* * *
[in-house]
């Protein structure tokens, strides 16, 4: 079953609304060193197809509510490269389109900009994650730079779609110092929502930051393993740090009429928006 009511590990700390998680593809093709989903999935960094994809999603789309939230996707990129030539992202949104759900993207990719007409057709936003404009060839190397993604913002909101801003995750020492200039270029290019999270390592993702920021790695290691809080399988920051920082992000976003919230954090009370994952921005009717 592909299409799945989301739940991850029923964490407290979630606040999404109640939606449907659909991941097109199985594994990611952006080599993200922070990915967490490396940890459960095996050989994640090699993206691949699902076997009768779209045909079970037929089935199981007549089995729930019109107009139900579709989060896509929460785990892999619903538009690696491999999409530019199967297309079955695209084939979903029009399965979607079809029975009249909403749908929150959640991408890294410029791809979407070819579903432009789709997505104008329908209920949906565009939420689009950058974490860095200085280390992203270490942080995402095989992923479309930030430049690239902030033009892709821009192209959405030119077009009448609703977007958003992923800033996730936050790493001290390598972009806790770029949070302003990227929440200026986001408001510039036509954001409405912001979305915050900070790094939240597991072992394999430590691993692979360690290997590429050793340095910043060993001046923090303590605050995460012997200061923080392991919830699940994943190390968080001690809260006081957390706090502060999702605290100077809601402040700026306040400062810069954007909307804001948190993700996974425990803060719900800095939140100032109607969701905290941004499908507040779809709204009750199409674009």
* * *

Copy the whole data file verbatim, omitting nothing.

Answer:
[in-house]
């Protein structure tokens, strides 16, 4: 079953609304060193197809509510490269389109900009994650730079779609110092929502930051393993740090009429928006 009511590990700390998680593809093709989903999935960094994809999603789309939230996707990129030539992202949104759900993207990719007409057709936003404009060839190397993604913002909101801003995750020492200039270029290019999270390592993702920021790695290691809080399988920051920082992000976003919230954090009370994952921005009717 592909299409799945989301739940991850029923964490407290979630606040999404109640939606449907659909991941097109199985594994990611952006080599993200922070990915967490490396940890459960095996050989994640090699993206691949699902076997009768779209045909079970037929089935199981007549089995729930019109107009139900579709989060896509929460785990892999619903538009690696491999999409530019199967297309079955695209084939979903029009399965979607079809029975009249909403749908929150959640991408890294410029791809979407070819579903432009789709997505104008329908209920949906565009939420689009950058974490860095200085280390992203270490942080995402095989992923479309930030430049690239902030033009892709821009192209959405030119077009009448609703977007958003992923800033996730936050790493001290390598972009806790770029949070302003990227929440200026986001408001510039036509954001409405912001979305915050900070790094939240597991072992394999430590691993692979360690290997590429050793340095910043060993001046923090303590605050995460012997200061923080392991919830699940994943190390968080001690809260006081957390706090502060999702605290100077809601402040700026306040400062810069954007909307804001948190993700996974425990803060719900800095939140100032109607969701905290941004499908507040779809709204009750199409674009």